Starting a non-profit organization is a rewarding, rich way to give back to the community, whether you’re helping families with sick parents or children, providing enriching activities to children, or offering care to the less fortunate. However, every successful non-profit still needs a budget, or else it might end up folding. Budgeting for a non-profit takes care, diligence, and a keen eye for moving money.

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Come Up with Realistic Cost Projections

One of the key factors in creating a budget for a not-for-profit organization involves estimating the income you hope to generate to fund your programs. If you’re creating a budget for an existing non-profit, this is relatively easy. You simply need to look back over the past several years and discover what you spent. If this is your first year as a non-profit, ask for advice from other boards or organizers, or research how much it costs to fund similar activities.

Projecting the amount of money you need is essential. Even if it’s not dead-on, you need a close estimation. That way, you’ll have a rough idea of how many contributions you need, and how many fundraisers you’ll need to host throughout the year.

Figure Out Your Fixed Costs

Even though this is a non-profit organization, you still have fixed costs to consider. Fixed costs encompass two categories: direct costs and indirect costs. Direct costs apply directly to your non-profit, so they go toward buying food for families, helping with medical supplies, or purchasing equipment for after school programs. Indirect costs cover your expenses. They include:

  • Salaries for employees
  • Insurance
  • Rent and utilities for your space
  • Advertising and printing
  • Office supplies

Typically, you want fixed costs covered by the revenue you can always count on through contributions from board members, friends, or family, and from your fund-raising opportunities.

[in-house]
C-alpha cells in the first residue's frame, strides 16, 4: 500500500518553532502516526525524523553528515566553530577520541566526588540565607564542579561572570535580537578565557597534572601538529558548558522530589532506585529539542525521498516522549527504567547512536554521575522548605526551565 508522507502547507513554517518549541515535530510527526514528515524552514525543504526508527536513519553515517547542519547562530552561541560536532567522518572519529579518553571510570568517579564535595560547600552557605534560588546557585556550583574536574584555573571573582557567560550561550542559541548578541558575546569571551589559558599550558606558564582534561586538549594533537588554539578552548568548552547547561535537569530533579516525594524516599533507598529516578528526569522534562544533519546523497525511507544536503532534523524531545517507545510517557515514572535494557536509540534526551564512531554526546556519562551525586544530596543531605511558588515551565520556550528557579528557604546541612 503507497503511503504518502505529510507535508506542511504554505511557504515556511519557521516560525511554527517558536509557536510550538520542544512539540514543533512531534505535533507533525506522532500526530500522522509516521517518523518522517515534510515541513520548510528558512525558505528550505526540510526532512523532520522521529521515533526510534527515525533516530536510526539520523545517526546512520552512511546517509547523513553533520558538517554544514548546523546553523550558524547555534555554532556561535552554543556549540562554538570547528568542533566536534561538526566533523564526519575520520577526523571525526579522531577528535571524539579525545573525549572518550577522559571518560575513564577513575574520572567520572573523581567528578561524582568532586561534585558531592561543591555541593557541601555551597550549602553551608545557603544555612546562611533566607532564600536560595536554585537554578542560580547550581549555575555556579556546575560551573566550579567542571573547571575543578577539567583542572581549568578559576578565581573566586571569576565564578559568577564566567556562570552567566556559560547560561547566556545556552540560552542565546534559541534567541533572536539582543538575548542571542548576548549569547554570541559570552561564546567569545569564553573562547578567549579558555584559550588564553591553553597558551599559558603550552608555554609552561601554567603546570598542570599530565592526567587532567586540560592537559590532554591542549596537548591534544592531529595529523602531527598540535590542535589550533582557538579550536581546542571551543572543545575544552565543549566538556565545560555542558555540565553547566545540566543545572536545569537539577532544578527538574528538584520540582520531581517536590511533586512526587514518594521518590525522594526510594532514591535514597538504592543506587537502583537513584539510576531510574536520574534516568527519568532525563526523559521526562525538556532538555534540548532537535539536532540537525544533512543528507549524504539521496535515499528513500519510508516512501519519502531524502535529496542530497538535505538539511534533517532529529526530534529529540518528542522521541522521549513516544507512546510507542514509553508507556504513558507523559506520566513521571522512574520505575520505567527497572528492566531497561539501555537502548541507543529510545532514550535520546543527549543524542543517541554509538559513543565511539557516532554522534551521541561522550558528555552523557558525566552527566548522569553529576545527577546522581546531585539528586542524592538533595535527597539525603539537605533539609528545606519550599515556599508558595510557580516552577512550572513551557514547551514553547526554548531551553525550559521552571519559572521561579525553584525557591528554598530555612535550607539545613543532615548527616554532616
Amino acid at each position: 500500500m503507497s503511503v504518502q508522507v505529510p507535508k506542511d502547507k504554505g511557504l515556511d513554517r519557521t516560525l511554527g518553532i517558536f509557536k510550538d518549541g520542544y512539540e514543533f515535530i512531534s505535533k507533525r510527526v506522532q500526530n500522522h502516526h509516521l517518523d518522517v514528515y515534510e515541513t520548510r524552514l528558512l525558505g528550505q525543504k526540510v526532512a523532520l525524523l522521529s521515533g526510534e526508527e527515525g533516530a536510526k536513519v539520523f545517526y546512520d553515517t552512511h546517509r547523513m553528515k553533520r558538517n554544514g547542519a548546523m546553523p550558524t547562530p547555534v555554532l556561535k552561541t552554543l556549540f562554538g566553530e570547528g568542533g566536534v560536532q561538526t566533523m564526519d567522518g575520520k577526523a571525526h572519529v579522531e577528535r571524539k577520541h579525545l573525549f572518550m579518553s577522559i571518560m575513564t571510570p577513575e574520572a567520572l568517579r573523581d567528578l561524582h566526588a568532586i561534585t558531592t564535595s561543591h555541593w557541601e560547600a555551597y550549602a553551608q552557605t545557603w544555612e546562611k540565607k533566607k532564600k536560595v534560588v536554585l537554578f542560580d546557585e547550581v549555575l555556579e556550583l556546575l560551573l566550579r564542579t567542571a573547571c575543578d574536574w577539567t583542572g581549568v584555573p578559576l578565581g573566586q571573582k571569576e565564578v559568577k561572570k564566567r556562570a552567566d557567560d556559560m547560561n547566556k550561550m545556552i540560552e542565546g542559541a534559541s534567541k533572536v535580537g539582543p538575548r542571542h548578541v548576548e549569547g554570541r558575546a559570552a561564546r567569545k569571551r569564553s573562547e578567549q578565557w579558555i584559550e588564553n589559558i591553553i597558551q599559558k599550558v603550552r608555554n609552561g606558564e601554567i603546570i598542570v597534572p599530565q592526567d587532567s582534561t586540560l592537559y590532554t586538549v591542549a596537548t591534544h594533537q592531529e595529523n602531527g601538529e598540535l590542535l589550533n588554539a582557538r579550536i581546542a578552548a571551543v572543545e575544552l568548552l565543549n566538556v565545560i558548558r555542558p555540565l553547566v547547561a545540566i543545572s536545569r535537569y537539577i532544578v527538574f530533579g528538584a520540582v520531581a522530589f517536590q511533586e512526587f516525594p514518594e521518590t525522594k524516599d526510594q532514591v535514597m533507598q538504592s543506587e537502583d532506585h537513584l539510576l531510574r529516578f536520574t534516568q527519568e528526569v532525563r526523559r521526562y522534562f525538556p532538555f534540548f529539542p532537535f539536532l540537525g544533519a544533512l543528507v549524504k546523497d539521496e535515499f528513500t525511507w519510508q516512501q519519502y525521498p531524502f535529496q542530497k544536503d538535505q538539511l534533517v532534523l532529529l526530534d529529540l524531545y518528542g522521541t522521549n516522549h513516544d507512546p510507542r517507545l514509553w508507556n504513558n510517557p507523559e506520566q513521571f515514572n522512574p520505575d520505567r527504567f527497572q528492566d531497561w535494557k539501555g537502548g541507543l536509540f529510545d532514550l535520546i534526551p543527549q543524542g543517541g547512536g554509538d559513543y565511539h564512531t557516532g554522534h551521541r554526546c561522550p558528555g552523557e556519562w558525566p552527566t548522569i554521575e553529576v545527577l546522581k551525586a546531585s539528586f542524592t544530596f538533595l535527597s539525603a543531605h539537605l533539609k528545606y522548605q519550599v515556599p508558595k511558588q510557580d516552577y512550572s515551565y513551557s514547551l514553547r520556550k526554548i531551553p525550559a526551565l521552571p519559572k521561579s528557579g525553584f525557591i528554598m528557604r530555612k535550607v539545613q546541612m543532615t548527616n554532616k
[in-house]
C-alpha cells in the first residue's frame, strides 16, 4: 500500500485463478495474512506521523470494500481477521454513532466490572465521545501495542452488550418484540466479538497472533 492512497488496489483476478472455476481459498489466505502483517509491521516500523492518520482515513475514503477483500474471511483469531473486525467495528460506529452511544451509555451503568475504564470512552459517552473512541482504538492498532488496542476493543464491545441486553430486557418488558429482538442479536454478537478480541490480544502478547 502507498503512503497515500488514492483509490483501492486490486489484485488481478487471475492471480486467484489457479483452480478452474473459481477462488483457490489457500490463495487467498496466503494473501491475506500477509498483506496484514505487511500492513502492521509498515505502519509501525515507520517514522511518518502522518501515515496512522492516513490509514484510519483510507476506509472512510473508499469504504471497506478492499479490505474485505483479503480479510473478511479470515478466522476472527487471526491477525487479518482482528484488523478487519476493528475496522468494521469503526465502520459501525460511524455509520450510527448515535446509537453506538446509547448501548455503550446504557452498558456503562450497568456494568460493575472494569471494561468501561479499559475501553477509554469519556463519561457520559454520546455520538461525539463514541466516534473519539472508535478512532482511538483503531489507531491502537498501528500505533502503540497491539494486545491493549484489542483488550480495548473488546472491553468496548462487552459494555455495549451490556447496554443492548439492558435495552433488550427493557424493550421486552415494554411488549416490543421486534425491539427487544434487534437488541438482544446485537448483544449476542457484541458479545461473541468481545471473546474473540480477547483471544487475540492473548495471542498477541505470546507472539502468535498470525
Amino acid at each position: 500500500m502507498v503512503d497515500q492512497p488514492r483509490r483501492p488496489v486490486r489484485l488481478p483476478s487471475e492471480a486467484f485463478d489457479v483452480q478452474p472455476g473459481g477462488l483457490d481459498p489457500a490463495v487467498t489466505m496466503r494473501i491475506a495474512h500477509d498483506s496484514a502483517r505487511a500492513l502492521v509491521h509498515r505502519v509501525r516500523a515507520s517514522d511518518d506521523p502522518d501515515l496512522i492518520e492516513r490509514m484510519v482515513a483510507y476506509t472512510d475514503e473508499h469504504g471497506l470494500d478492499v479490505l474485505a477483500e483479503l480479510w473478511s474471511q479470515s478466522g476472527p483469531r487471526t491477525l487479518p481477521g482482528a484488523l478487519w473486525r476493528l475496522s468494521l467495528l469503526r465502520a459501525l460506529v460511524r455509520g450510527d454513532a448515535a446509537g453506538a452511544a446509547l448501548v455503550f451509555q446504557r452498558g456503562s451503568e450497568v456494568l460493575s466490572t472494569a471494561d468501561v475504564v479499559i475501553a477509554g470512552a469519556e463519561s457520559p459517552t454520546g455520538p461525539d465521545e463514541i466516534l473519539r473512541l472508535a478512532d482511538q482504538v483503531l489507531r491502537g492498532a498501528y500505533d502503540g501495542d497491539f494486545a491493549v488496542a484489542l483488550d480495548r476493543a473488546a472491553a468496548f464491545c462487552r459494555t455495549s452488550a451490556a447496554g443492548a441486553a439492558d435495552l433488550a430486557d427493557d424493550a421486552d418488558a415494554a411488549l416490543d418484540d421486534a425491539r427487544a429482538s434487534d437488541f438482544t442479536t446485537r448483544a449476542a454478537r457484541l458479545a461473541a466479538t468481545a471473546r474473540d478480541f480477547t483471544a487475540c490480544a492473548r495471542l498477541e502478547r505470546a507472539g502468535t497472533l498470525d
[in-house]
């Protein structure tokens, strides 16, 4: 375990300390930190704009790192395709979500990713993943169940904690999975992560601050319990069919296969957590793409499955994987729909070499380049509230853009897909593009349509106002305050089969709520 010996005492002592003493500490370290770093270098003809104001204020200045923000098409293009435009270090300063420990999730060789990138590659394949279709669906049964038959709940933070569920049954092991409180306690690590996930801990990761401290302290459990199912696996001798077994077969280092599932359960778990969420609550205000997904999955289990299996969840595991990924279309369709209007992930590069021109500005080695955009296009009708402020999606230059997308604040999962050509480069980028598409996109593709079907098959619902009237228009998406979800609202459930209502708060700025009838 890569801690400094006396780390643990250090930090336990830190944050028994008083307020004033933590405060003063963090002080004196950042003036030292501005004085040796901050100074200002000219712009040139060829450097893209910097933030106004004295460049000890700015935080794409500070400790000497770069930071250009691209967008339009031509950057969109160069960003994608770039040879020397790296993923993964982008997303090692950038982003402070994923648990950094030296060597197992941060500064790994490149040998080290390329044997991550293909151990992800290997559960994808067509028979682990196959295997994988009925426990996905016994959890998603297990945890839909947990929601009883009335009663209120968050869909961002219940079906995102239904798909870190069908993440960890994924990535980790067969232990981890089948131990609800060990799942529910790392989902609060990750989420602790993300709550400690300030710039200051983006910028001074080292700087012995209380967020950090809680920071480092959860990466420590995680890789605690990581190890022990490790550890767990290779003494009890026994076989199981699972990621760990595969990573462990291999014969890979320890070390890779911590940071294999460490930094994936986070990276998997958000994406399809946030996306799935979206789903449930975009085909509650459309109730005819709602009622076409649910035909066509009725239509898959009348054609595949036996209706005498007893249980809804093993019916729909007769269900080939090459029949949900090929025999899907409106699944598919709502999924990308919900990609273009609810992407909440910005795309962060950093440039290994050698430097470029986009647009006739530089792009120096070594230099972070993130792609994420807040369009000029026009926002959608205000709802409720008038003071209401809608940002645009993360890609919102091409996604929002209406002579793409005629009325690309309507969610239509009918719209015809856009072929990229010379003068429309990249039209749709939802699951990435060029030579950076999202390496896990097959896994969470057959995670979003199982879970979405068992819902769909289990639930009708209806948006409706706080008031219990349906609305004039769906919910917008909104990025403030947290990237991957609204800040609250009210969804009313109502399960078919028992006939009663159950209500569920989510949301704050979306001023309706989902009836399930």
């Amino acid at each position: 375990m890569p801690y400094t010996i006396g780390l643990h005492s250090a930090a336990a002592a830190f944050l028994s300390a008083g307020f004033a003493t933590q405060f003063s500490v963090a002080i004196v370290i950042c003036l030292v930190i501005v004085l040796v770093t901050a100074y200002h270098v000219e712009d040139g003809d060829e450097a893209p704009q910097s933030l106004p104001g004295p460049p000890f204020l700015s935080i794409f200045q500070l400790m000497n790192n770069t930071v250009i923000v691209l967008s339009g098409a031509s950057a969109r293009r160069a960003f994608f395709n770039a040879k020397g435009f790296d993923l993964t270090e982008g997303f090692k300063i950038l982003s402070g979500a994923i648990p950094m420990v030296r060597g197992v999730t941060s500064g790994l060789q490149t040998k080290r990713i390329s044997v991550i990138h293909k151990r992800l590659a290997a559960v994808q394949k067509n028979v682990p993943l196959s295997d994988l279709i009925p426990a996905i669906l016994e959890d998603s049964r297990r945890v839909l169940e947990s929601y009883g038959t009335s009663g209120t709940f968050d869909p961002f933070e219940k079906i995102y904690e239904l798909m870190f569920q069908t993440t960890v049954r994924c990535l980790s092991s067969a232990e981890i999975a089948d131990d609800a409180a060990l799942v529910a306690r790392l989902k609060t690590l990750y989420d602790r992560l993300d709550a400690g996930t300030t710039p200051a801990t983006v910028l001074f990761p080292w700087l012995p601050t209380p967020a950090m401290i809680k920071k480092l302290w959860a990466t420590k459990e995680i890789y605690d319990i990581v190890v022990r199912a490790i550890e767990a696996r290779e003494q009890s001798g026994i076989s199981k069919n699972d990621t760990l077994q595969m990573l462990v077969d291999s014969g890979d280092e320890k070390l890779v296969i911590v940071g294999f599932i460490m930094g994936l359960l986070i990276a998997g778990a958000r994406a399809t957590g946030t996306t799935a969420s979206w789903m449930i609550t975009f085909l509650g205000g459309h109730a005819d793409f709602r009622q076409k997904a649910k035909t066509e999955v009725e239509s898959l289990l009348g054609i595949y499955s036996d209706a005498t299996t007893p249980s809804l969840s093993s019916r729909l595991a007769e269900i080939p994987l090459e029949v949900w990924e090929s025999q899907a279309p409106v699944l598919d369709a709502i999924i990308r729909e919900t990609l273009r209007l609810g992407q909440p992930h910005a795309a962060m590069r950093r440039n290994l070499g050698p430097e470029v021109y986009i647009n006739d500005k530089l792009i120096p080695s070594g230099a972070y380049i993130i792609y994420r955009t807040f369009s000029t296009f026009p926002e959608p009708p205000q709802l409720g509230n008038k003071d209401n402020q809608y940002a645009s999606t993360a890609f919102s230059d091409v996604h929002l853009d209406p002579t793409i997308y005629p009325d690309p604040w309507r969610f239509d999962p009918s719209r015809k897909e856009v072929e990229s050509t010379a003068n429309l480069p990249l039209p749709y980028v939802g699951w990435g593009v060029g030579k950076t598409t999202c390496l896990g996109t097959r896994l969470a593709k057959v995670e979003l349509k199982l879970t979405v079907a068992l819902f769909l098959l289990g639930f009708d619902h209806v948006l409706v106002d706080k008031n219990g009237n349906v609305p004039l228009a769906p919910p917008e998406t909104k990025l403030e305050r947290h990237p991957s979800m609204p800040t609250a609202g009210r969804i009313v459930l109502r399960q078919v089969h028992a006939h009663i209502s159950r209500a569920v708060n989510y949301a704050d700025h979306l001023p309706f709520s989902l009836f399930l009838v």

Ask for Help When You Need It

People who chair non-profits are amazing. They’re selfless, giving, and thoughtful people who want to do good things for their community and the people around them. That being said, not everyone on the board of a non-profit has a background in business, and that’s okay. That’s why there are professionals to help you. If you need advice on how to budget for your organization or want to see how a similar charity works, visit Scott Gelbard’s blog for knowledgeable information that can help get you started in the right direction.

Plan for Successful Fundraisers

The nature of your non-profit will have an effect on the types of fundraisers you host. You have to think about the target, the people you’re trying to help, as well as where you live and the people likely to come to your fundraiser. Most non-profits stage several throughout the year, and you can certainly tailor them to different groups of people. If you’re looking for large contributions, a black-tie silent auction in a ritzy locale is an excellent choice, but you may also want to stage a fun carnival or potluck in an area that feels comfortable for your target.

Whomever your non-profit helps, you’re doing a wonderful thing. You’ll simply help more people if you have a well-planned budget that covers all your expenses and needs.

Image via Flickr by Geoff Livingston

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